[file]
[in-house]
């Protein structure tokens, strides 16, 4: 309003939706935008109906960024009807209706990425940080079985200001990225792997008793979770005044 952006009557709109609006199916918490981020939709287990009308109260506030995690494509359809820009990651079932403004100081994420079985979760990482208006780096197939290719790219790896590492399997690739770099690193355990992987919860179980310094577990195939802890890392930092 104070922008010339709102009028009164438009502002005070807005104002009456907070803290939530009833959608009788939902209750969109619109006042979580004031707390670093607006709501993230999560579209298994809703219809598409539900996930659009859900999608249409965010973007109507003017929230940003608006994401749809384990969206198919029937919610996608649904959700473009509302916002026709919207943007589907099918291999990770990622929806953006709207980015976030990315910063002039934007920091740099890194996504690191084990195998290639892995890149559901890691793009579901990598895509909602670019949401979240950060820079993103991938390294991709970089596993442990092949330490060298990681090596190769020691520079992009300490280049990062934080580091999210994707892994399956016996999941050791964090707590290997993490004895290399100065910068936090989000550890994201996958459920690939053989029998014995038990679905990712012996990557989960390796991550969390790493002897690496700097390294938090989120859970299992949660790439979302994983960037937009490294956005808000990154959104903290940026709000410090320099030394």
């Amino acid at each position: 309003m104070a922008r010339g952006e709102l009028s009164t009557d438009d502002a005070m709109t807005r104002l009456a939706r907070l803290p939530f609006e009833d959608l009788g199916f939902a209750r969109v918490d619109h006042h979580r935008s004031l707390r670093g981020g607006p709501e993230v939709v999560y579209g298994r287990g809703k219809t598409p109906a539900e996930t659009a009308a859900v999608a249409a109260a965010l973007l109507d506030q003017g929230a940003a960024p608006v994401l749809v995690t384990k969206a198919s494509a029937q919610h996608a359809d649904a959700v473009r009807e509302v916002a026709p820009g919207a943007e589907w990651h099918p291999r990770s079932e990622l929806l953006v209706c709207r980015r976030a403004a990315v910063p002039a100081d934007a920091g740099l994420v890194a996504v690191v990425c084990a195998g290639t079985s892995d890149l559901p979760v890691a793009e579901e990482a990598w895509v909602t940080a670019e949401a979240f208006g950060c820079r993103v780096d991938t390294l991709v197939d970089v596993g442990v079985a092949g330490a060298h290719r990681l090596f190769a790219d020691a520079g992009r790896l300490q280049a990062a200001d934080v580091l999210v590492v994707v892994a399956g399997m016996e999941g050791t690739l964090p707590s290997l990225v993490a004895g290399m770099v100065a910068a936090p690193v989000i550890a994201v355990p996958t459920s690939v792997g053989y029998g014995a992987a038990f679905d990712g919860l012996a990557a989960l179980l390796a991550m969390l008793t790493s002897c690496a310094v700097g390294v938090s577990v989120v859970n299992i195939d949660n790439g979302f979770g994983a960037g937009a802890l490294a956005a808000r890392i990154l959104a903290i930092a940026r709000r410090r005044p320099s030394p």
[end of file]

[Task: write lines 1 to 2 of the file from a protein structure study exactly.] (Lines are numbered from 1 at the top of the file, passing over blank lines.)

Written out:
[in-house]
């Protein structure tokens, strides 16, 4: 309003939706935008109906960024009807209706990425940080079985200001990225792997008793979770005044 952006009557709109609006199916918490981020939709287990009308109260506030995690494509359809820009990651079932403004100081994420079985979760990482208006780096197939290719790219790896590492399997690739770099690193355990992987919860179980310094577990195939802890890392930092 104070922008010339709102009028009164438009502002005070807005104002009456907070803290939530009833959608009788939902209750969109619109006042979580004031707390670093607006709501993230999560579209298994809703219809598409539900996930659009859900999608249409965010973007109507003017929230940003608006994401749809384990969206198919029937919610996608649904959700473009509302916002026709919207943007589907099918291999990770990622929806953006709207980015976030990315910063002039934007920091740099890194996504690191084990195998290639892995890149559901890691793009579901990598895509909602670019949401979240950060820079993103991938390294991709970089596993442990092949330490060298990681090596190769020691520079992009300490280049990062934080580091999210994707892994399956016996999941050791964090707590290997993490004895290399100065910068936090989000550890994201996958459920690939053989029998014995038990679905990712012996990557989960390796991550969390790493002897690496700097390294938090989120859970299992949660790439979302994983960037937009490294956005808000990154959104903290940026709000410090320099030394």